In secret, Kobayashi reached out to Takata’s lead engineer on airbag development, who moved forward with covert production of samples.
The go-ahead within Honda came in 1986, when Kobayashi convinced then-President Tadashi Kume that airbags, with their “one in a million” defect rates, would enhance the automaker’s reliability, Kobayashi wrote.
Takata moved past its initial reservations and ploughed ahead. By the late 1980s, it had set up a production base for airbags and other components in North Carolina.
Kobayashi, now a guest professor at Japan’s Chuo University, declined to be interviewed, writing in an email that he’s not in a position to comment on the current crisis after being out of the industry for more than 10 years.
Honda spokeswoman Akemi Ando said she would check on Kobayashi’s account of the company’s history and said the automaker doesn’t approve new technology unless it’s safe.
Kobayashi’s description of Takada’s remarks are “out of context,” said Takata’s spokesman Berman, without elaborating. If the comments were made, they must have been at the “very beginning of airbag development,” he said.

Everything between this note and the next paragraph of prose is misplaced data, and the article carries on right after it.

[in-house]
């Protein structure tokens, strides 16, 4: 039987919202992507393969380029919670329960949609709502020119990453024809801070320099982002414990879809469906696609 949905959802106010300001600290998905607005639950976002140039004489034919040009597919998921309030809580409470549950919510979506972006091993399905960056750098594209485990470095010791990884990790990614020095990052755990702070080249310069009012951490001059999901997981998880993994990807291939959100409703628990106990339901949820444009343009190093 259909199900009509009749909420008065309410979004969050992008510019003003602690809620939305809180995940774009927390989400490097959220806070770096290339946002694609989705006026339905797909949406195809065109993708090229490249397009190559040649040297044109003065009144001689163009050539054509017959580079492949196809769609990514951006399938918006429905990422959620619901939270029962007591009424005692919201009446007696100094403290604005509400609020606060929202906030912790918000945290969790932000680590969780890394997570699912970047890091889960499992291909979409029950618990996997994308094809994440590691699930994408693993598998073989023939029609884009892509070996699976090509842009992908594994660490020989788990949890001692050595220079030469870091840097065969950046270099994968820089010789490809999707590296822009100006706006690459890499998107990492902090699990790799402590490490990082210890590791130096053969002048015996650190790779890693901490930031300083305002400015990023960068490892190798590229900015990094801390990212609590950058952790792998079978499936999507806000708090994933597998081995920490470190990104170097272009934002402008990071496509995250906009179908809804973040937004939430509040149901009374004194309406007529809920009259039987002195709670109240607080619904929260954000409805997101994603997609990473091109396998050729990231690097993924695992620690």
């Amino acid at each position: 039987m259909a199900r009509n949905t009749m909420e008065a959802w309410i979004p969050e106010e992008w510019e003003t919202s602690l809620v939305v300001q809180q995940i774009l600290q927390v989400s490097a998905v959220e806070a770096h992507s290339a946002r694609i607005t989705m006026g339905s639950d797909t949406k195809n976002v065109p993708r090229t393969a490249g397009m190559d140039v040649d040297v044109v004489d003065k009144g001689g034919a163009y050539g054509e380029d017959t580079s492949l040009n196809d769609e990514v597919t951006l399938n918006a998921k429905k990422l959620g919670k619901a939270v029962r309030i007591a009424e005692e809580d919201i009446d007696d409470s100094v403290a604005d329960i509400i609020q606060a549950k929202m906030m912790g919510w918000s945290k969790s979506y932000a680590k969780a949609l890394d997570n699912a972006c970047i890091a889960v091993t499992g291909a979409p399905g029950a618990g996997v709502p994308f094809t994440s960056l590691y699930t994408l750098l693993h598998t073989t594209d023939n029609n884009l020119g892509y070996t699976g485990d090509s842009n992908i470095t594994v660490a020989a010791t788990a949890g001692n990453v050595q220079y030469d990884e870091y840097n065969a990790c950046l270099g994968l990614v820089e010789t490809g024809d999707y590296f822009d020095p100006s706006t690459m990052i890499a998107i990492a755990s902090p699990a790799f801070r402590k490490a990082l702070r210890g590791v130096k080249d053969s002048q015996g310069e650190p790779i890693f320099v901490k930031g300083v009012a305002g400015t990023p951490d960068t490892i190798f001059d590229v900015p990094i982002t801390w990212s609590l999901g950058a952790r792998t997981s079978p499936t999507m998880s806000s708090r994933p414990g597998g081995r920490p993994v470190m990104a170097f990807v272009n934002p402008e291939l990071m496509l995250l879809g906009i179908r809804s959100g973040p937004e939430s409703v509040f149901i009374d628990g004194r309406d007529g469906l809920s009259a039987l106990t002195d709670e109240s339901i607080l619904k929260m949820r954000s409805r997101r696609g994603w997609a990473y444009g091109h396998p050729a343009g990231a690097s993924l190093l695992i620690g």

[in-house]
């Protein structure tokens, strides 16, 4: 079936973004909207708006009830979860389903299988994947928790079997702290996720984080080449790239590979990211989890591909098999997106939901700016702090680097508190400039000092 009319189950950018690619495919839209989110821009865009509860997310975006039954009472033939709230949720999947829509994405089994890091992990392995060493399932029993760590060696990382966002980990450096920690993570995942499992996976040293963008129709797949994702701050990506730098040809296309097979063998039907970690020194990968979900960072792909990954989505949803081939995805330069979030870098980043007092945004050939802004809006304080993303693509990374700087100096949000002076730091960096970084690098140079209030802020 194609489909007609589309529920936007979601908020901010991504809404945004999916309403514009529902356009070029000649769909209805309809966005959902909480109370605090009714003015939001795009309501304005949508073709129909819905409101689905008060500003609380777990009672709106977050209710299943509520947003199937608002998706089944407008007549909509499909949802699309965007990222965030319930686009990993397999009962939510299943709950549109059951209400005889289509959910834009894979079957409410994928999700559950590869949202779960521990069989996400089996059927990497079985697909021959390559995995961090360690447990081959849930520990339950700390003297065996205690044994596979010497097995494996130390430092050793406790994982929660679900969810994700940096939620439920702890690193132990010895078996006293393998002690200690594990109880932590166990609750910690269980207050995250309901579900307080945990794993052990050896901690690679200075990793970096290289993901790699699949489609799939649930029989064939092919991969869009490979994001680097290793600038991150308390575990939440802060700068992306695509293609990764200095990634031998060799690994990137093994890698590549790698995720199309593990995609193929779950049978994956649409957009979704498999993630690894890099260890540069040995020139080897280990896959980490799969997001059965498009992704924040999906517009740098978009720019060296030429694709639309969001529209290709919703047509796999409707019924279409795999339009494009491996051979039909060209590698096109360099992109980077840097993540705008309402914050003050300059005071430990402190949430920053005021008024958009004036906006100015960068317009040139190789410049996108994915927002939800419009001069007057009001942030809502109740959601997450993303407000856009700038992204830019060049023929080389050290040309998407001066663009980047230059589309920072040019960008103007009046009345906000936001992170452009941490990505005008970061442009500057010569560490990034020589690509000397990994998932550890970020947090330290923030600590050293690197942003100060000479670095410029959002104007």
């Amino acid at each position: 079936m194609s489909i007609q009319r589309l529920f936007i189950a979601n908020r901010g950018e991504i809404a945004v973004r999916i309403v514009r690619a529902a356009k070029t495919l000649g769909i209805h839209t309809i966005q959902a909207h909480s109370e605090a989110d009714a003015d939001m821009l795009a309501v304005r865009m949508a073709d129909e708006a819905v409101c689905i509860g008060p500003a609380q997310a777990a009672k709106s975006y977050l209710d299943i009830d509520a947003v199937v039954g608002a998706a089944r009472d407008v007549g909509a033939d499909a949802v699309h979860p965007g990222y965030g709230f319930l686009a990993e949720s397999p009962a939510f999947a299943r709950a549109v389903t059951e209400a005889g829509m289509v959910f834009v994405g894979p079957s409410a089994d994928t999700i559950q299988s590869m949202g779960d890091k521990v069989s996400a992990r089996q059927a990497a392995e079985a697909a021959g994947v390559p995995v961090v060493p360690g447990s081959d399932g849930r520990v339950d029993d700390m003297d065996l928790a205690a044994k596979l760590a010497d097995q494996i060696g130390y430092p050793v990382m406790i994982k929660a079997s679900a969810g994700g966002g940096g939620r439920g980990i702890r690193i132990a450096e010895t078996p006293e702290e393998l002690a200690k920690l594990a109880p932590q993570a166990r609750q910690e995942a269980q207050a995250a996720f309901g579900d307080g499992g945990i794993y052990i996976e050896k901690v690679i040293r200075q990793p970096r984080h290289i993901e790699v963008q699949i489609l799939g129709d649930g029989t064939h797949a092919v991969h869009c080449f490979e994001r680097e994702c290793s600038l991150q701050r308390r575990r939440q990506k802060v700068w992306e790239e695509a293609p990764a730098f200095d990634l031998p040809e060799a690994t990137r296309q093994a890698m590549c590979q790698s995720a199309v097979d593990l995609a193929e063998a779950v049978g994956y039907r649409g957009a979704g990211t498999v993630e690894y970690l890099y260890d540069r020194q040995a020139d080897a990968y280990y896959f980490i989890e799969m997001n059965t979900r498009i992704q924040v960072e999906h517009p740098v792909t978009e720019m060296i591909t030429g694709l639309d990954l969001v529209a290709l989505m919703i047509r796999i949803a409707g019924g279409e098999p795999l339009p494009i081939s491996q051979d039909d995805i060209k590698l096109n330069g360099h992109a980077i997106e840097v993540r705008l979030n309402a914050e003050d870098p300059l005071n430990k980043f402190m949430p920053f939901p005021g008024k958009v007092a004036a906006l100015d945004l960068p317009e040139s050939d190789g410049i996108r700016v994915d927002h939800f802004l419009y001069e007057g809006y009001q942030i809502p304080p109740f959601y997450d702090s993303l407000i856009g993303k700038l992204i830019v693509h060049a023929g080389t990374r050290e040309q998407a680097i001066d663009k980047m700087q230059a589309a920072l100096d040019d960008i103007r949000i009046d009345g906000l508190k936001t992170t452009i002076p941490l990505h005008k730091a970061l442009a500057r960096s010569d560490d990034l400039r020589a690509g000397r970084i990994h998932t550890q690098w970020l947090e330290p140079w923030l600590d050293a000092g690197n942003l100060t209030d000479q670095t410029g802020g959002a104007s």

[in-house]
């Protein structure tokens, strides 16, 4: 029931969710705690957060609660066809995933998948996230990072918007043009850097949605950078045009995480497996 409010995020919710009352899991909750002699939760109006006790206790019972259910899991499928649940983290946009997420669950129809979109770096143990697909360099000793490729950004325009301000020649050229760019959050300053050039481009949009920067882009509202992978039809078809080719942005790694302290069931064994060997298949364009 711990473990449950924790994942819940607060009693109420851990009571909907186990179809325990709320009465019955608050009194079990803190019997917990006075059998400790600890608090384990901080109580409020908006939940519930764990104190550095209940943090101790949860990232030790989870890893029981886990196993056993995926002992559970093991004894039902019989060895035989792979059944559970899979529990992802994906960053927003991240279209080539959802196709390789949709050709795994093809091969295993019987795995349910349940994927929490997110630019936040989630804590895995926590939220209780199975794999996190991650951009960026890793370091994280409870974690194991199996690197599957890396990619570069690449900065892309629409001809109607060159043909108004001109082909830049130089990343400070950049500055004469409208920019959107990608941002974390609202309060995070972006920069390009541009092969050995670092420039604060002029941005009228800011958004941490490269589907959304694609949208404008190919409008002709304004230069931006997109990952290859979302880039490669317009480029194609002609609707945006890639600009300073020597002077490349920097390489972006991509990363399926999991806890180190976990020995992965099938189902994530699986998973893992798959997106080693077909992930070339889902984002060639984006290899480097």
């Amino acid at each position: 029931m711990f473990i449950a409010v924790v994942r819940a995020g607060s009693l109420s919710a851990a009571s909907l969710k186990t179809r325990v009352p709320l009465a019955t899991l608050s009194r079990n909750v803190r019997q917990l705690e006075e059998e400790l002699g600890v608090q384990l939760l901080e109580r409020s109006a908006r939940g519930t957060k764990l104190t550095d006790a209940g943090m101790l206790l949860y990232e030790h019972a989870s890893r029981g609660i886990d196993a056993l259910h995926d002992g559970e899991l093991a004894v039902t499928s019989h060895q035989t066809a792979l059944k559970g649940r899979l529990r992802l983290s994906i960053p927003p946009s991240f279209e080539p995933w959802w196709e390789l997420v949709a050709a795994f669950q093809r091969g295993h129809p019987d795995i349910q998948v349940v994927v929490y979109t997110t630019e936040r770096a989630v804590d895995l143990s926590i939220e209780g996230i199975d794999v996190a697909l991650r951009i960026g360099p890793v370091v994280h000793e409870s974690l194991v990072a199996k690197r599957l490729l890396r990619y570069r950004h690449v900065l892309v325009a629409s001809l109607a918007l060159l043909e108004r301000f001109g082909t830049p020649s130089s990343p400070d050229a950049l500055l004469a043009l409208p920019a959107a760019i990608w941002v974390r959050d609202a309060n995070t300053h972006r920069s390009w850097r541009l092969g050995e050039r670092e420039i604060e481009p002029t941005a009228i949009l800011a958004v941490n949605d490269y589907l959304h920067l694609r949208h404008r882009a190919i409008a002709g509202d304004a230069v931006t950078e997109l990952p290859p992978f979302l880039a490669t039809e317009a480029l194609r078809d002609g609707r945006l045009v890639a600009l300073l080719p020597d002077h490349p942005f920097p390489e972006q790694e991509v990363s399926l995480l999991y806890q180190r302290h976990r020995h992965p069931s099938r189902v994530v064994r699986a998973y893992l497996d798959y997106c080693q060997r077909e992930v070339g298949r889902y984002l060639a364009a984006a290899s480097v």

Airbags today save “tens of thousands of lives a year” and Takada’s dream of zero fatalities caused by car accidents still drives the company and its employees each day, Berman said in an email. He reiterated the company’s interest in supporting NHTSA’s investigation and the vehicle recalls.
Going forward, the task of protecting the legacy of his family’s 81-year-old dynasty falls to Shigehisa Takada, grandson of Takezo and son of Juichiro, who died in Tokyo in February 2011 at the age of 74.
Shigehisa, 48, ceded the role of president last April after six years on the job, a month after Toyota, Honda and Nissan called back a combined 3 million vehicles because of defective Takata airbags.
The position went to Swiss-born Stefan Stocker, the first non-family member to steer the company. Stocker, 60, had joined Takata just three months earlier from Robert Bosch’s Japan unit.
“That was a nod to the fact that the grandson was maybe not as experienced or as seasoned as the automakers would have liked to see for someone in charge of a major supplier,” Scott Upham, president of Valient Market Research, said by phone. “They brought him in to right the ship and show there’s somebody with grey around their temples running the organization.”
Takata has declined multiple requests to make executives including its chairman and president available to discuss its airbag woes.
Automakers including Honda and Toyota are standing by Takata, for now, though Upham predicts the company may lose out on airbag inflator contracts to suppliers including Autoliv and Daicel.
“This is definitely the biggest crisis for Takata in its history,” said Shintaro Niimura, a credit analyst at Nomura Holdings Inc. in Tokyo. “Human lives are being put at risk and reactions have been fierce, especially in the U.S. I think Takata’s management may have underestimated the fallout.”